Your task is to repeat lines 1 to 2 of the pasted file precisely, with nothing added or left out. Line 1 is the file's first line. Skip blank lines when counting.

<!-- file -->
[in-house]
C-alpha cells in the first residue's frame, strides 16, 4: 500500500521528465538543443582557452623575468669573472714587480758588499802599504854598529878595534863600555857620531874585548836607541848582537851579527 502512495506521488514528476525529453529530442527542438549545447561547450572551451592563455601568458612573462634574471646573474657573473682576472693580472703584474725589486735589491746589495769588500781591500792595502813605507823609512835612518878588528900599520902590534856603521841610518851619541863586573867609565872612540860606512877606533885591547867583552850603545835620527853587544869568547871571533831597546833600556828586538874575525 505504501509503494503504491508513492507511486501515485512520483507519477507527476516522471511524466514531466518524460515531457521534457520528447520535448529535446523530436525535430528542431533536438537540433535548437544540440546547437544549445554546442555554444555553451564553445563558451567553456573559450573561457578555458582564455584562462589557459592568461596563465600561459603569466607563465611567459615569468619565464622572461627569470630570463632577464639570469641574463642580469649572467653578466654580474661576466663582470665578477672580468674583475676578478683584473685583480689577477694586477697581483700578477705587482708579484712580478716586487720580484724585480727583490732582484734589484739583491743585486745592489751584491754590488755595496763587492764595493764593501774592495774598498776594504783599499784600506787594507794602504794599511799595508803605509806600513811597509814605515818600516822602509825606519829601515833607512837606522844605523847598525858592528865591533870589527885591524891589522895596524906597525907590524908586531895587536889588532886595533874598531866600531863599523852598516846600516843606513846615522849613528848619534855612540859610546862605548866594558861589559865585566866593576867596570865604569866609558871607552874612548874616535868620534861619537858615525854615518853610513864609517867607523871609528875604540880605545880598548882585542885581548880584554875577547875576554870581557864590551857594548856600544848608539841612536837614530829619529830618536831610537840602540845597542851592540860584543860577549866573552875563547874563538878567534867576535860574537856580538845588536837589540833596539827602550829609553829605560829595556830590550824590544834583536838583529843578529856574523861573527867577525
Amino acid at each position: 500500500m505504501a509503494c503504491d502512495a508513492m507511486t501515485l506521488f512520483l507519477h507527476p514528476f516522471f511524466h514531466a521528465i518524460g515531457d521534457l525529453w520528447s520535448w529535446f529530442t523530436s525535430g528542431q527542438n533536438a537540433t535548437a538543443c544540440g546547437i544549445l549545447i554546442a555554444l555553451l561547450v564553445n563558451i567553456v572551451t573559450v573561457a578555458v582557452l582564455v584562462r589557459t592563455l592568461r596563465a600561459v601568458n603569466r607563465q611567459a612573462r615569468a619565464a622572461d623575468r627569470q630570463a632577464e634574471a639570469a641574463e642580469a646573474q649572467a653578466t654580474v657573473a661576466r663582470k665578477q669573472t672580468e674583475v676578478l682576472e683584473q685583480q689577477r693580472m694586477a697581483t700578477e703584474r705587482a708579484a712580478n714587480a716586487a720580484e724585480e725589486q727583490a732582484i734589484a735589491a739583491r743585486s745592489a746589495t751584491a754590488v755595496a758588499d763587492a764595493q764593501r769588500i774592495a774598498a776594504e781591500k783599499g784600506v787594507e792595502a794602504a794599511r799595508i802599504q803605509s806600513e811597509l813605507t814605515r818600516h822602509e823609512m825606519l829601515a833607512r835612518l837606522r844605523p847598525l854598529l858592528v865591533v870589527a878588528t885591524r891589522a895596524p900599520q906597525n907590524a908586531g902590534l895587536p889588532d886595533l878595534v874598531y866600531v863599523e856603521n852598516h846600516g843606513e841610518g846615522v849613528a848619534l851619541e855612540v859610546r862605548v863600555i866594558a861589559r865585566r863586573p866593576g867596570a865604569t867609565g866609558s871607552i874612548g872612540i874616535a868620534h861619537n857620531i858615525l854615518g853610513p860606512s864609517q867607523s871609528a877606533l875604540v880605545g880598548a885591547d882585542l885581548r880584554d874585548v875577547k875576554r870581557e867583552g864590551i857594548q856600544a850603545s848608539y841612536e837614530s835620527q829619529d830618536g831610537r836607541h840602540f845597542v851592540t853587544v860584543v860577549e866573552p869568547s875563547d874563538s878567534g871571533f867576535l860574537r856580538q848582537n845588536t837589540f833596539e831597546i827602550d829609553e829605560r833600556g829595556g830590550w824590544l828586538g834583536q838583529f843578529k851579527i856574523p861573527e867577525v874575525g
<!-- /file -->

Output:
[in-house]
C-alpha cells in the first residue's frame, strides 16, 4: 500500500521528465538543443582557452623575468669573472714587480758588499802599504854598529878595534863600555857620531874585548836607541848582537851579527 502512495506521488514528476525529453529530442527542438549545447561547450572551451592563455601568458612573462634574471646573474657573473682576472693580472703584474725589486735589491746589495769588500781591500792595502813605507823609512835612518878588528900599520902590534856603521841610518851619541863586573867609565872612540860606512877606533885591547867583552850603545835620527853587544869568547871571533831597546833600556828586538874575525 505504501509503494503504491508513492507511486501515485512520483507519477507527476516522471511524466514531466518524460515531457521534457520528447520535448529535446523530436525535430528542431533536438537540433535548437544540440546547437544549445554546442555554444555553451564553445563558451567553456573559450573561457578555458582564455584562462589557459592568461596563465600561459603569466607563465611567459615569468619565464622572461627569470630570463632577464639570469641574463642580469649572467653578466654580474661576466663582470665578477672580468674583475676578478683584473685583480689577477694586477697581483700578477705587482708579484712580478716586487720580484724585480727583490732582484734589484739583491743585486745592489751584491754590488755595496763587492764595493764593501774592495774598498776594504783599499784600506787594507794602504794599511799595508803605509806600513811597509814605515818600516822602509825606519829601515833607512837606522844605523847598525858592528865591533870589527885591524891589522895596524906597525907590524908586531895587536889588532886595533874598531866600531863599523852598516846600516843606513846615522849613528848619534855612540859610546862605548866594558861589559865585566866593576867596570865604569866609558871607552874612548874616535868620534861619537858615525854615518853610513864609517867607523871609528875604540880605545880598548882585542885581548880584554875577547875576554870581557864590551857594548856600544848608539841612536837614530829619529830618536831610537840602540845597542851592540860584543860577549866573552875563547874563538878567534867576535860574537856580538845588536837589540833596539827602550829609553829605560829595556830590550824590544834583536838583529843578529856574523861573527867577525